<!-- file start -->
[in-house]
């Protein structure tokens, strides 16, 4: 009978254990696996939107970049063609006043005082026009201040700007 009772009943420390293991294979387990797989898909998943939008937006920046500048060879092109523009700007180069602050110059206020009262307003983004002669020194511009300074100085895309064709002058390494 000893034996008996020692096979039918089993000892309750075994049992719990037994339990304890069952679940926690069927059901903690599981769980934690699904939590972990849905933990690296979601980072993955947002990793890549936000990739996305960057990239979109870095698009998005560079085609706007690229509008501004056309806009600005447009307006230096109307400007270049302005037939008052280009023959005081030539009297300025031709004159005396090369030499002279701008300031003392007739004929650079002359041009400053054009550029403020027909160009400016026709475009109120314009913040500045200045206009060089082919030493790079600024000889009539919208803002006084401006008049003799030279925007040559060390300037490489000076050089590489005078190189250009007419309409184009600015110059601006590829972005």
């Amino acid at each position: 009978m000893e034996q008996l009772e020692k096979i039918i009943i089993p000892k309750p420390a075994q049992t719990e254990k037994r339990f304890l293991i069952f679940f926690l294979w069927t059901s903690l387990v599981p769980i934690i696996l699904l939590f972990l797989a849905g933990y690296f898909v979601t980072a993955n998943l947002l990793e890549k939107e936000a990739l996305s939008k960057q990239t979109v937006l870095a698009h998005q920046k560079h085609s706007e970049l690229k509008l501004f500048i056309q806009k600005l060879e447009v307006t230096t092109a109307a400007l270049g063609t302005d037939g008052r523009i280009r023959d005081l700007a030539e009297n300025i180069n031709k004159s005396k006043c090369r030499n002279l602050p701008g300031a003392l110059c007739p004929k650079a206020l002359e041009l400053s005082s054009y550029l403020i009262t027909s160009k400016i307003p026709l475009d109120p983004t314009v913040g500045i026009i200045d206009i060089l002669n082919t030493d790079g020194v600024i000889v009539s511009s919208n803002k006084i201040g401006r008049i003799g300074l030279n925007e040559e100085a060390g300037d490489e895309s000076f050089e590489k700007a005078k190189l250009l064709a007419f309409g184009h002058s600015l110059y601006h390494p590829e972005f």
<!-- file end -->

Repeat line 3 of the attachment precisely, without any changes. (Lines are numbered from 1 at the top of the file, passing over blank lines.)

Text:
């Amino acid at each position: 009978m000893e034996q008996l009772e020692k096979i039918i009943i089993p000892k309750p420390a075994q049992t719990e254990k037994r339990f304890l293991i069952f679940f926690l294979w069927t059901s903690l387990v599981p769980i934690i696996l699904l939590f972990l797989a849905g933990y690296f898909v979601t980072a993955n998943l947002l990793e890549k939107e936000a990739l996305s939008k960057q990239t979109v937006l870095a698009h998005q920046k560079h085609s706007e970049l690229k509008l501004f500048i056309q806009k600005l060879e447009v307006t230096t092109a109307a400007l270049g063609t302005d037939g008052r523009i280009r023959d005081l700007a030539e009297n300025i180069n031709k004159s005396k006043c090369r030499n002279l602050p701008g300031a003392l110059c007739p004929k650079a206020l002359e041009l400053s005082s054009y550029l403020i009262t027909s160009k400016i307003p026709l475009d109120p983004t314009v913040g500045i026009i200045d206009i060089l002669n082919t030493d790079g020194v600024i000889v009539s511009s919208n803002k006084i201040g401006r008049i003799g300074l030279n925007e040559e100085a060390g300037d490489e895309s000076f050089e590489k700007a005078k190189l250009l064709a007419f309409g184009h002058s600015l110059y601006h390494p590829e972005f």